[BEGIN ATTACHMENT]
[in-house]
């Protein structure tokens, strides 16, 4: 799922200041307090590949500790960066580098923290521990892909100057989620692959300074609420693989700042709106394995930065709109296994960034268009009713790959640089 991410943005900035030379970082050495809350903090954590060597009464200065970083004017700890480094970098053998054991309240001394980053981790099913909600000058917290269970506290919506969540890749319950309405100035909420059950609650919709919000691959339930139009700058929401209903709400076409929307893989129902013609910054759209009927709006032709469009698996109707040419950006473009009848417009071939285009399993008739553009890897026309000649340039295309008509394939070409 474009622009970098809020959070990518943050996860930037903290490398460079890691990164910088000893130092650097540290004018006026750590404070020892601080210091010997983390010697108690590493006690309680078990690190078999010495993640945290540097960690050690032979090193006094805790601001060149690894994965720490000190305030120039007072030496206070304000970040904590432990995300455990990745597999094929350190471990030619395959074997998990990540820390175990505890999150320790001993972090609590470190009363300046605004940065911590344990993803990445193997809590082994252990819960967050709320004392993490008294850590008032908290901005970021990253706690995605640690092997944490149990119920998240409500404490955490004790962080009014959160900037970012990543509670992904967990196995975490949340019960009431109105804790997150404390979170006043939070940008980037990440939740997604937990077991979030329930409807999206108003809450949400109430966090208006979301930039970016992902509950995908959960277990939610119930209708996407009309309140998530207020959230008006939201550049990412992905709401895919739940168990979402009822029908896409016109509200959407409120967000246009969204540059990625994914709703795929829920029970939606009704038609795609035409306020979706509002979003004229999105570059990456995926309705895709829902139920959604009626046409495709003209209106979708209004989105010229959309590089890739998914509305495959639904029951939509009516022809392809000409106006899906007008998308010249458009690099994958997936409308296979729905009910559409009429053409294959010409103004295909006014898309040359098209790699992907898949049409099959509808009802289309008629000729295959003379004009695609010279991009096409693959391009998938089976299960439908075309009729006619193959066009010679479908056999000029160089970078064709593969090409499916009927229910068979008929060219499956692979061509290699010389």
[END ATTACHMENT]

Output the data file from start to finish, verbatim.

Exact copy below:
[in-house]
């Protein structure tokens, strides 16, 4: 799922200041307090590949500790960066580098923290521990892909100057989620692959300074609420693989700042709106394995930065709109296994960034268009009713790959640089 991410943005900035030379970082050495809350903090954590060597009464200065970083004017700890480094970098053998054991309240001394980053981790099913909600000058917290269970506290919506969540890749319950309405100035909420059950609650919709919000691959339930139009700058929401209903709400076409929307893989129902013609910054759209009927709006032709469009698996109707040419950006473009009848417009071939285009399993008739553009890897026309000649340039295309008509394939070409 474009622009970098809020959070990518943050996860930037903290490398460079890691990164910088000893130092650097540290004018006026750590404070020892601080210091010997983390010697108690590493006690309680078990690190078999010495993640945290540097960690050690032979090193006094805790601001060149690894994965720490000190305030120039007072030496206070304000970040904590432990995300455990990745597999094929350190471990030619395959074997998990990540820390175990505890999150320790001993972090609590470190009363300046605004940065911590344990993803990445193997809590082994252990819960967050709320004392993490008294850590008032908290901005970021990253706690995605640690092997944490149990119920998240409500404490955490004790962080009014959160900037970012990543509670992904967990196995975490949340019960009431109105804790997150404390979170006043939070940008980037990440939740997604937990077991979030329930409807999206108003809450949400109430966090208006979301930039970016992902509950995908959960277990939610119930209708996407009309309140998530207020959230008006939201550049990412992905709401895919739940168990979402009822029908896409016109509200959407409120967000246009969204540059990625994914709703795929829920029970939606009704038609795609035409306020979706509002979003004229999105570059990456995926309705895709829902139920959604009626046409495709003209209106979708209004989105010229959309590089890739998914509305495959639904029951939509009516022809392809000409106006899906007008998308010249458009690099994958997936409308296979729905009910559409009429053409294959010409103004295909006014898309040359098209790699992907898949049409099959509808009802289309008629000729295959003379004009695609010279991009096409693959391009998938089976299960439908075309009729006619193959066009010679479908056999000029160089970078064709593969090409499916009927229910068979008929060219499956692979061509290699010389």